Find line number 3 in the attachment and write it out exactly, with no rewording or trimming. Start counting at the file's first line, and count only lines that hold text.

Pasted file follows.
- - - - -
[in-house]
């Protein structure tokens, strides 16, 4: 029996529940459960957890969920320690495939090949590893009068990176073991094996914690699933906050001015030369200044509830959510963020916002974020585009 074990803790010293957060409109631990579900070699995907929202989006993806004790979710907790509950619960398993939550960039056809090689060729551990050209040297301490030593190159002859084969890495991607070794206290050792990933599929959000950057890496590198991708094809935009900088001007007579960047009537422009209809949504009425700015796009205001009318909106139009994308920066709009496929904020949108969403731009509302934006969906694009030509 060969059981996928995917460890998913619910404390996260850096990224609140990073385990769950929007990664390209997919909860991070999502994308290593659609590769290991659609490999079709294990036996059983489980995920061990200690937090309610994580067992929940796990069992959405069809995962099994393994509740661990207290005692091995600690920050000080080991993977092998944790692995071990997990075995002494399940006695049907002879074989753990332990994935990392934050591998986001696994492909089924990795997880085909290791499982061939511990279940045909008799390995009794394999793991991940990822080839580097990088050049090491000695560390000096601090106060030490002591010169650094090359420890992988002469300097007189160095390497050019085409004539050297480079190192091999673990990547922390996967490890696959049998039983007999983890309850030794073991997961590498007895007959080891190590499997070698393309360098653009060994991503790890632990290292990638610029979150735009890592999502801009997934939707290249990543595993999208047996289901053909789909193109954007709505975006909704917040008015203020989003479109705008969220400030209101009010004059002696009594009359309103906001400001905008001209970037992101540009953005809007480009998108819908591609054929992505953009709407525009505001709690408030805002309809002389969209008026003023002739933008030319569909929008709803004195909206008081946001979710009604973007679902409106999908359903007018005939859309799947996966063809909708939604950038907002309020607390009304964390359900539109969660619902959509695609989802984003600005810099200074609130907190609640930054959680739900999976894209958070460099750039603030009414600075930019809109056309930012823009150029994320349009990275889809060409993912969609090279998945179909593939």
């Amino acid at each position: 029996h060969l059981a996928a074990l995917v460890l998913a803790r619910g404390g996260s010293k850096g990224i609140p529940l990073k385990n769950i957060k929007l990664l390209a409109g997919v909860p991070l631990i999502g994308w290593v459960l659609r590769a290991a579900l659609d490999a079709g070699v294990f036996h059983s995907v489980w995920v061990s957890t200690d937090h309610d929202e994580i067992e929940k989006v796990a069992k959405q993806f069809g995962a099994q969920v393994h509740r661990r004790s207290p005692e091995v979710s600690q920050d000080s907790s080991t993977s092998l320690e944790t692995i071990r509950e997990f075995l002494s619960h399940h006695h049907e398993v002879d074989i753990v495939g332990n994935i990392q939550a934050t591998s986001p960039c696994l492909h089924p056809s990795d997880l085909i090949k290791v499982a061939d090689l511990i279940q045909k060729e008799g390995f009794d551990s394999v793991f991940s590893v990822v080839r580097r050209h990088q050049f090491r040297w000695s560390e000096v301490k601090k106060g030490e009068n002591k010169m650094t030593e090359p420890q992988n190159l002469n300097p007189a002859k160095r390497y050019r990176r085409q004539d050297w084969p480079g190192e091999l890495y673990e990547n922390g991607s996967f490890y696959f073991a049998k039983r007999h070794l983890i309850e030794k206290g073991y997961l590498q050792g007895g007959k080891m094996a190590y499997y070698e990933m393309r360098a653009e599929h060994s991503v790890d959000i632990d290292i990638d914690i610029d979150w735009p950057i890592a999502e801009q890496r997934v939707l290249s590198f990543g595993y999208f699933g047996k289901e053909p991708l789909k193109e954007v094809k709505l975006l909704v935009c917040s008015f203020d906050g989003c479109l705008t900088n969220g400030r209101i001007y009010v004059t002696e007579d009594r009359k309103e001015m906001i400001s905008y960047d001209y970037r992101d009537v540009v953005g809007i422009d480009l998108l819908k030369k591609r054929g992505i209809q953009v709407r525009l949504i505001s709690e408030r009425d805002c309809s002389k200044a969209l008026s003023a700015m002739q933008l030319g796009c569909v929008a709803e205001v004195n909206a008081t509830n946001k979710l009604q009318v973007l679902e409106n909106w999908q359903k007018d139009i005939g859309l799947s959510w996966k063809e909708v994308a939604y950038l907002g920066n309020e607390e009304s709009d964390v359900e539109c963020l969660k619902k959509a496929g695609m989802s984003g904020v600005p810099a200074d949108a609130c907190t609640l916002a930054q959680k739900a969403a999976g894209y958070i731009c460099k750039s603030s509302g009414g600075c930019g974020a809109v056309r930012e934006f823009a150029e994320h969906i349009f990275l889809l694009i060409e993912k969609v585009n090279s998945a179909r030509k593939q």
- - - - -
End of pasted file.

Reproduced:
């Amino acid at each position: 029996h060969l059981a996928a074990l995917v460890l998913a803790r619910g404390g996260s010293k850096g990224i609140p529940l990073k385990n769950i957060k929007l990664l390209a409109g997919v909860p991070l631990i999502g994308w290593v459960l659609r590769a290991a579900l659609d490999a079709g070699v294990f036996h059983s995907v489980w995920v061990s957890t200690d937090h309610d929202e994580i067992e929940k989006v796990a069992k959405q993806f069809g995962a099994q969920v393994h509740r661990r004790s207290p005692e091995v979710s600690q920050d000080s907790s080991t993977s092998l320690e944790t692995i071990r509950e997990f075995l002494s619960h399940h006695h049907e398993v002879d074989i753990v495939g332990n994935i990392q939550a934050t591998s986001p960039c696994l492909h089924p056809s990795d997880l085909i090949k290791v499982a061939d090689l511990i279940q045909k060729e008799g390995f009794d551990s394999v793991f991940s590893v990822v080839r580097r050209h990088q050049f090491r040297w000695s560390e000096v301490k601090k106060g030490e009068n002591k010169m650094t030593e090359p420890q992988n190159l002469n300097p007189a002859k160095r390497y050019r990176r085409q004539d050297w084969p480079g190192e091999l890495y673990e990547n922390g991607s996967f490890y696959f073991a049998k039983r007999h070794l983890i309850e030794k206290g073991y997961l590498q050792g007895g007959k080891m094996a190590y499997y070698e990933m393309r360098a653009e599929h060994s991503v790890d959000i632990d290292i990638d914690i610029d979150w735009p950057i890592a999502e801009q890496r997934v939707l290249s590198f990543g595993y999208f699933g047996k289901e053909p991708l789909k193109e954007v094809k709505l975006l909704v935009c917040s008015f203020d906050g989003c479109l705008t900088n969220g400030r209101i001007y009010v004059t002696e007579d009594r009359k309103e001015m906001i400001s905008y960047d001209y970037r992101d009537v540009v953005g809007i422009d480009l998108l819908k030369k591609r054929g992505i209809q953009v709407r525009l949504i505001s709690e408030r009425d805002c309809s002389k200044a969209l008026s003023a700015m002739q933008l030319g796009c569909v929008a709803e205001v004195n909206a008081t509830n946001k979710l009604q009318v973007l679902e409106n909106w999908q359903k007018d139009i005939g859309l799947s959510w996966k063809e909708v994308a939604y950038l907002g920066n309020e607390e009304s709009d964390v359900e539109c963020l969660k619902k959509a496929g695609m989802s984003g904020v600005p810099a200074d949108a609130c907190t609640l916002a930054q959680k739900a969403a999976g894209y958070i731009c460099k750039s603030s509302g009414g600075c930019g974020a809109v056309r930012e934006f823009a150029e994320h969906i349009f990275l889809l694009i060409e993912k969609v585009n090279s998945a179909r030509k593939q």